The Hunger Games covers a lot of intense subject matter: basic survival, the media’s societal influence and, of course, rebelling against your oppressors. Forbes is taking a different and fascinating look at these things — as strategies. Here’s a sample of how they’re breaking it down:
Micro-Level Strategy: the Arena: every move involves strategy in the Arena: your allies, the first bloodbath, your weapons, and your interaction with the sponsors. Here’s a few things we learn:
- Know Your Strengths and Weaknesses – Katniss succeeds in the Games because she knows her weakness — her lack of physical strength and brutality. Head-to-head confrontation wouldn’t turn her way. Instead, she evades stronger opponents until she figures out how to gain an advantage. She exploits her strengths — her bow skills, cunning, and resourcefulness — to gain competitive advantage while minimizing her weaknesses. Other late-survivors use the same strategy (Cato, Brutus, Chaff, Peeta, Finnick, and Foxface).
- Build Your Brand – throughout the series, we see how tributes paint themselves a certain way. Peeta is the gentle, affable lover-boy. Cato is the vicious brute. Katniss is a courageous, semi-innocent, and committed sister. Brand-building endears you to your audience because you represent something beyond yourself. Katniss, by her “bravery brand”, was a natural fit for the rebellion. The trick is to keep the brand consistent.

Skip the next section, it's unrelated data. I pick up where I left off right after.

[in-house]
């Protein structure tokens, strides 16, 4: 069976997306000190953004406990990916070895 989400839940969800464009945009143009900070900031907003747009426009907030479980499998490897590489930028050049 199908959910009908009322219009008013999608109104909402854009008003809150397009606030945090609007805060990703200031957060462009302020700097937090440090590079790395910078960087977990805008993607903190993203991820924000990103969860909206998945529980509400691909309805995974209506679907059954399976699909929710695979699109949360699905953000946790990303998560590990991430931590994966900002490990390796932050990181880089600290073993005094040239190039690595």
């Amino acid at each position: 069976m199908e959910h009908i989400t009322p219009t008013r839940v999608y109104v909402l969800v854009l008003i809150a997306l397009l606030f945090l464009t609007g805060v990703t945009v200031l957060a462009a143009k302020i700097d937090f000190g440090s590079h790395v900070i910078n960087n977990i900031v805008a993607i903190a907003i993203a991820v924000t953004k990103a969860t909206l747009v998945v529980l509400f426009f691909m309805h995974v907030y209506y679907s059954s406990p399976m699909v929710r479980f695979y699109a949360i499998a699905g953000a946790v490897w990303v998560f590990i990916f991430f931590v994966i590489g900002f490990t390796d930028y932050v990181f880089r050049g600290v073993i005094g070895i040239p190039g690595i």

Macro-Level Strategy: the Rebellion – Collins provides an interesting playbook for wannabe revolutionaries. I’m not sure if all of her strategic moves lead to the best results, but here’s a few lessons we can draw:
- Capitalize on Unrest – District 13 remained hidden until disquiet rose to critical levels in the remaining Districts. If District 13 had emerged before the critical unrest point, it would not have been able to gain a leadership position. The remaning districts would have been too apathetic or dubious to follow a rebellion.
Told you it was fascinating! To read more (you should!), get the full story at Forbes.com.